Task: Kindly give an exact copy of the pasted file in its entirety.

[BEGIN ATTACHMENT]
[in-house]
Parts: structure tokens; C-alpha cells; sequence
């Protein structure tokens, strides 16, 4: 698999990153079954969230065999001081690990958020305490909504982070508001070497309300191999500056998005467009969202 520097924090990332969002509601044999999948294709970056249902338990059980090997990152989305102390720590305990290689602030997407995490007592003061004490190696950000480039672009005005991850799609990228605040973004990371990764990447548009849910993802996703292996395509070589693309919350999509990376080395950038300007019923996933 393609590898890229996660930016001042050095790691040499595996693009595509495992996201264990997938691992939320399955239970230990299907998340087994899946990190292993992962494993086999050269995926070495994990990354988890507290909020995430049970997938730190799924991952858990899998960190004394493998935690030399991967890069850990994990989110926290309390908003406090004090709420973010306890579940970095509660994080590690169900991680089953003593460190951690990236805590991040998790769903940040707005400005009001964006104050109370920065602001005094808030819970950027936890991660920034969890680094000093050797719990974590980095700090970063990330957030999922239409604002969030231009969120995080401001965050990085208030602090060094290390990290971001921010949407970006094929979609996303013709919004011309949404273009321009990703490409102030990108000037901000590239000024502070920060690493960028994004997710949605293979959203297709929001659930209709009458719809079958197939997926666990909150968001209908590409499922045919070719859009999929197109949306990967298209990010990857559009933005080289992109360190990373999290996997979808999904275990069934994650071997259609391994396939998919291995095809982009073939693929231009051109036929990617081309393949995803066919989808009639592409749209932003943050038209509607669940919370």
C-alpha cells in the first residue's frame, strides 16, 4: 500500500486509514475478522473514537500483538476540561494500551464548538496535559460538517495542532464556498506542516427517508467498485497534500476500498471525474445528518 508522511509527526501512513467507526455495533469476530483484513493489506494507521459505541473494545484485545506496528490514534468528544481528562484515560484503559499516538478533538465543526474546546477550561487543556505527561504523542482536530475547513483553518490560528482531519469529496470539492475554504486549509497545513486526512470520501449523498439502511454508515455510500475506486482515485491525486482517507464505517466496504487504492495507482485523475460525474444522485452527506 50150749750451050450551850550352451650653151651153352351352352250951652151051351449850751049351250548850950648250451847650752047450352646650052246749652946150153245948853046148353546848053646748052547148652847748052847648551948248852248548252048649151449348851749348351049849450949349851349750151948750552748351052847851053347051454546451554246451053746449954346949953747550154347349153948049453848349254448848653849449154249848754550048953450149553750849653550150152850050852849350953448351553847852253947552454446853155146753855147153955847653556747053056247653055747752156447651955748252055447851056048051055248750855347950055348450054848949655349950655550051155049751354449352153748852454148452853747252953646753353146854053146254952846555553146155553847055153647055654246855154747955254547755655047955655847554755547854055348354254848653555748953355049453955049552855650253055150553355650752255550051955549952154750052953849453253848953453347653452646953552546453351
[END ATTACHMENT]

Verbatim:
[in-house]
Parts: structure tokens; C-alpha cells; sequence
């Protein structure tokens, strides 16, 4: 698999990153079954969230065999001081690990958020305490909504982070508001070497309300191999500056998005467009969202 520097924090990332969002509601044999999948294709970056249902338990059980090997990152989305102390720590305990290689602030997407995490007592003061004490190696950000480039672009005005991850799609990228605040973004990371990764990447548009849910993802996703292996395509070589693309919350999509990376080395950038300007019923996933 393609590898890229996660930016001042050095790691040499595996693009595509495992996201264990997938691992939320399955239970230990299907998340087994899946990190292993992962494993086999050269995926070495994990990354988890507290909020995430049970997938730190799924991952858990899998960190004394493998935690030399991967890069850990994990989110926290309390908003406090004090709420973010306890579940970095509660994080590690169900991680089953003593460190951690990236805590991040998790769903940040707005400005009001964006104050109370920065602001005094808030819970950027936890991660920034969890680094000093050797719990974590980095700090970063990330957030999922239409604002969030231009969120995080401001965050990085208030602090060094290390990290971001921010949407970006094929979609996303013709919004011309949404273009321009990703490409102030990108000037901000590239000024502070920060690493960028994004997710949605293979959203297709929001659930209709009458719809079958197939997926666990909150968001209908590409499922045919070719859009999929197109949306990967298209990010990857559009933005080289992109360190990373999290996997979808999904275990069934994650071997259609391994396939998919291995095809982009073939693929231009051109036929990617081309393949995803066919989808009639592409749209932003943050038209509607669940919370």
C-alpha cells in the first residue's frame, strides 16, 4: 500500500486509514475478522473514537500483538476540561494500551464548538496535559460538517495542532464556498506542516427517508467498485497534500476500498471525474445528518 508522511509527526501512513467507526455495533469476530483484513493489506494507521459505541473494545484485545506496528490514534468528544481528562484515560484503559499516538478533538465543526474546546477550561487543556505527561504523542482536530475547513483553518490560528482531519469529496470539492475554504486549509497545513486526512470520501449523498439502511454508515455510500475506486482515485491525486482517507464505517466496504487504492495507482485523475460525474444522485452527506 50150749750451050450551850550352451650653151651153352351352352250951652151051351449850751049351250548850950648250451847650752047450352646650052246749652946150153245948853046148353546848053646748052547148652847748052847648551948248852248548252048649151449348851749348351049849450949349851349750151948750552748351052847851053347051454546451554246451053746449954346949953747550154347349153948049453848349254448848653849449154249848754550048953450149553750849653550150152850050852849350953448351553847852253947552454446853155146753855147153955847653556747053056247653055747752156447651955748252055447851056048051055248750855347950055348450054848949655349950655550051155049751354449352153748852454148452853747252953646753353146854053146254952846555553146155553847055153647055654246855154747955254547755655047955655847554755547854055348354254848653555748953355049453955049552855650253055150553355650752255550051955549952154750052953849453253848953453347653452646953552546453351